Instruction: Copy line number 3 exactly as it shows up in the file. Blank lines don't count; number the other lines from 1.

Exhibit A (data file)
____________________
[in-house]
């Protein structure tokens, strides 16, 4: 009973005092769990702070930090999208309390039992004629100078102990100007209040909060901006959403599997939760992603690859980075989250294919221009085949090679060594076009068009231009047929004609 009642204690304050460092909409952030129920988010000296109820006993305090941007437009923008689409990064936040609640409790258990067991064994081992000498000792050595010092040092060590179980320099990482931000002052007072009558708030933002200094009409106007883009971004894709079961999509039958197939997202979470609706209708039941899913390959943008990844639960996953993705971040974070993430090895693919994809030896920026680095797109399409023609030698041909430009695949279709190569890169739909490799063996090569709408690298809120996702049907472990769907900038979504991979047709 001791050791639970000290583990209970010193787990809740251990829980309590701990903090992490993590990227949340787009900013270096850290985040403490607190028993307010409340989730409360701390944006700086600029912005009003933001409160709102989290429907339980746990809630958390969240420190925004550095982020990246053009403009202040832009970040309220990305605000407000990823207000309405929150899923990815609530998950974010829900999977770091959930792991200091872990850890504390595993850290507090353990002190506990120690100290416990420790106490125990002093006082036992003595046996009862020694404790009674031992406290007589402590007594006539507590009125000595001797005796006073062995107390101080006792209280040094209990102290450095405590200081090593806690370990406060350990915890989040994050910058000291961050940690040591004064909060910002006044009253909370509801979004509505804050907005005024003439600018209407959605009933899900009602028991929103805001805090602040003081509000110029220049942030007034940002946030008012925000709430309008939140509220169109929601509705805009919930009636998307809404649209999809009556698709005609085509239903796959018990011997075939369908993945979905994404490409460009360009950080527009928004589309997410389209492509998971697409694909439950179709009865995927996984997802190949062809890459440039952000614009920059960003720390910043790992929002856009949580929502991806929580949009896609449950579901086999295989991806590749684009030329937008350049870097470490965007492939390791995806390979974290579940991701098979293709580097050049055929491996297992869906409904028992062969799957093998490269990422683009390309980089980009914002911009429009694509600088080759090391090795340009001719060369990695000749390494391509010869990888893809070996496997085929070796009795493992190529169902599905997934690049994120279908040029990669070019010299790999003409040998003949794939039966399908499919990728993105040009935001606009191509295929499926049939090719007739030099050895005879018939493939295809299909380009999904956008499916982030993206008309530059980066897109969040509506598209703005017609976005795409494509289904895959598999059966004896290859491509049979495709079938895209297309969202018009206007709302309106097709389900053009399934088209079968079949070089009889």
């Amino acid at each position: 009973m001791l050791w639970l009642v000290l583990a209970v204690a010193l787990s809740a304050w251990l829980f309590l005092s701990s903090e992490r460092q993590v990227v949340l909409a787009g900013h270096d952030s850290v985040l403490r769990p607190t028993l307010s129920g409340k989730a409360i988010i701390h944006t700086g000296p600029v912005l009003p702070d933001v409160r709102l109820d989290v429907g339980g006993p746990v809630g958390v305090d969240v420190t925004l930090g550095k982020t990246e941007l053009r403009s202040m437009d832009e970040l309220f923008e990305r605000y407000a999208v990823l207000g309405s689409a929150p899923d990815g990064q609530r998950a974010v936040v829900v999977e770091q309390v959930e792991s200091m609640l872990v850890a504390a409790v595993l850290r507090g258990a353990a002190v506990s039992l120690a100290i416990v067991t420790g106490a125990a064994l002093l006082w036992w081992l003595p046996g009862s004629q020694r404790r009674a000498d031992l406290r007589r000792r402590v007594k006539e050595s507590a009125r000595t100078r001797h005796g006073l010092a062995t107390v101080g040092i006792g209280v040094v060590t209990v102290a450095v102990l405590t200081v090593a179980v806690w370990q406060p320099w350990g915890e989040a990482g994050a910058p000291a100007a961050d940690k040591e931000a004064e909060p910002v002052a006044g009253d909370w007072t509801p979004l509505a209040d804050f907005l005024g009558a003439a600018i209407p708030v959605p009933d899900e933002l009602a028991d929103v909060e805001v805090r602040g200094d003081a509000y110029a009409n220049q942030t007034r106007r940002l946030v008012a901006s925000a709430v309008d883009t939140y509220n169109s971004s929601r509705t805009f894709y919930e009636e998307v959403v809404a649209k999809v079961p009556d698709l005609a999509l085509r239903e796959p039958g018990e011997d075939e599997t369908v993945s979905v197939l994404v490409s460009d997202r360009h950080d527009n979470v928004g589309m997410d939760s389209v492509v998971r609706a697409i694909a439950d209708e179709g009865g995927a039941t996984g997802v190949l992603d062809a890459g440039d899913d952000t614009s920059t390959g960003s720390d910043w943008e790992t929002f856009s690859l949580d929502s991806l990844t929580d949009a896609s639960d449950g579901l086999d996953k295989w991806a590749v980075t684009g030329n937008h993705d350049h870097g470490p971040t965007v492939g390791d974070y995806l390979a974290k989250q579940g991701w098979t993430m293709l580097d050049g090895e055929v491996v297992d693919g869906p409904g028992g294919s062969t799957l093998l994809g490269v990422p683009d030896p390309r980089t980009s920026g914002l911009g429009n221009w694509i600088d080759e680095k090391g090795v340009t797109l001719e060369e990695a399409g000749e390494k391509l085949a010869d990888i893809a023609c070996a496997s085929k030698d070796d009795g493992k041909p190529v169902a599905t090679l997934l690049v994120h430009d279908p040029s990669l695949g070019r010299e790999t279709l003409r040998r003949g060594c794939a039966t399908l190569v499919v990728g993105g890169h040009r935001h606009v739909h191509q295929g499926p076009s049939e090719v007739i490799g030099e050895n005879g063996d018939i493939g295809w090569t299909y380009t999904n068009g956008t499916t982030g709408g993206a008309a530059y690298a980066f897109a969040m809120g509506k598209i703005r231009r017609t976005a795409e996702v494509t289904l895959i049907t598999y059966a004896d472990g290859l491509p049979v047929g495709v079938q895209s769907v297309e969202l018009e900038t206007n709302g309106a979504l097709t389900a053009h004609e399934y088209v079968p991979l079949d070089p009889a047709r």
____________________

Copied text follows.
């Amino acid at each position: 009973m001791l050791w639970l009642v000290l583990a209970v204690a010193l787990s809740a304050w251990l829980f309590l005092s701990s903090e992490r460092q993590v990227v949340l909409a787009g900013h270096d952030s850290v985040l403490r769990p607190t028993l307010s129920g409340k989730a409360i988010i701390h944006t700086g000296p600029v912005l009003p702070d933001v409160r709102l109820d989290v429907g339980g006993p746990v809630g958390v305090d969240v420190t925004l930090g550095k982020t990246e941007l053009r403009s202040m437009d832009e970040l309220f923008e990305r605000y407000a999208v990823l207000g309405s689409a929150p899923d990815g990064q609530r998950a974010v936040v829900v999977e770091q309390v959930e792991s200091m609640l872990v850890a504390a409790v595993l850290r507090g258990a353990a002190v506990s039992l120690a100290i416990v067991t420790g106490a125990a064994l002093l006082w036992w081992l003595p046996g009862s004629q020694r404790r009674a000498d031992l406290r007589r000792r402590v007594k006539e050595s507590a009125r000595t100078r001797h005796g006073l010092a062995t107390v101080g040092i006792g209280v040094v060590t209990v102290a450095v102990l405590t200081v090593a179980v806690w370990q406060p320099w350990g915890e989040a990482g994050a910058p000291a100007a961050d940690k040591e931000a004064e909060p910002v002052a006044g009253d909370w007072t509801p979004l509505a209040d804050f907005l005024g009558a003439a600018i209407p708030v959605p009933d899900e933002l009602a028991d929103v909060e805001v805090r602040g200094d003081a509000y110029a009409n220049q942030t007034r106007r940002l946030v008012a901006s925000a709430v309008d883009t939140y509220n169109s971004s929601r509705t805009f894709y919930e009636e998307v959403v809404a649209k999809v079961p009556d698709l005609a999509l085509r239903e796959p039958g018990e011997d075939e599997t369908v993945s979905v197939l994404v490409s460009d997202r360009h950080d527009n979470v928004g589309m997410d939760s389209v492509v998971r609706a697409i694909a439950d209708e179709g009865g995927a039941t996984g997802v190949l992603d062809a890459g440039d899913d952000t614009s920059t390959g960003s720390d910043w943008e790992t929002f856009s690859l949580d929502s991806l990844t929580d949009a896609s639960d449950g579901l086999d996953k295989w991806a590749v980075t684009g030329n937008h993705d350049h870097g470490p971040t965007v492939g390791d974070y995806l390979a974290k989250q579940g991701w098979t993430m293709l580097d050049g090895e055929v491996v297992d693919g869906p409904g028992g294919s062969t799957l093998l994809g490269v990422p683009d030896p390309r980089t980009s920026g914002l911009g429009n221009w694509i600088d080759e680095k090391g090795v340009t797109l001719e060369e990695a399409g000749e390494k391509l085949a010869d990888i893809a023609c070996a496997s085929k030698d070796d009795g493992k041909p190529v169902a599905t090679l997934l690049v994120h430009d279908p040029s990669l695949g070019r010299e790999t279709l003409r040998r003949g060594c794939a039966t399908l190569v499919v990728g993105g890169h040009r935001h606009v739909h191509q295929g499926p076009s049939e090719v007739i490799g030099e050895n005879g063996d018939i493939g295809w090569t299909y380009t999904n068009g956008t499916t982030g709408g993206a008309a530059y690298a980066f897109a969040m809120g509506k598209i703005r231009r017609t976005a795409e996702v494509t289904l895959i049907t598999y059966a004896d472990g290859l491509p049979v047929g495709v079938q895209s769907v297309e969202l018009e900038t206007n709302g309106a979504l097709t389900a053009h004609e399934y088209v079968p991979l079949d070089p009889a047709r």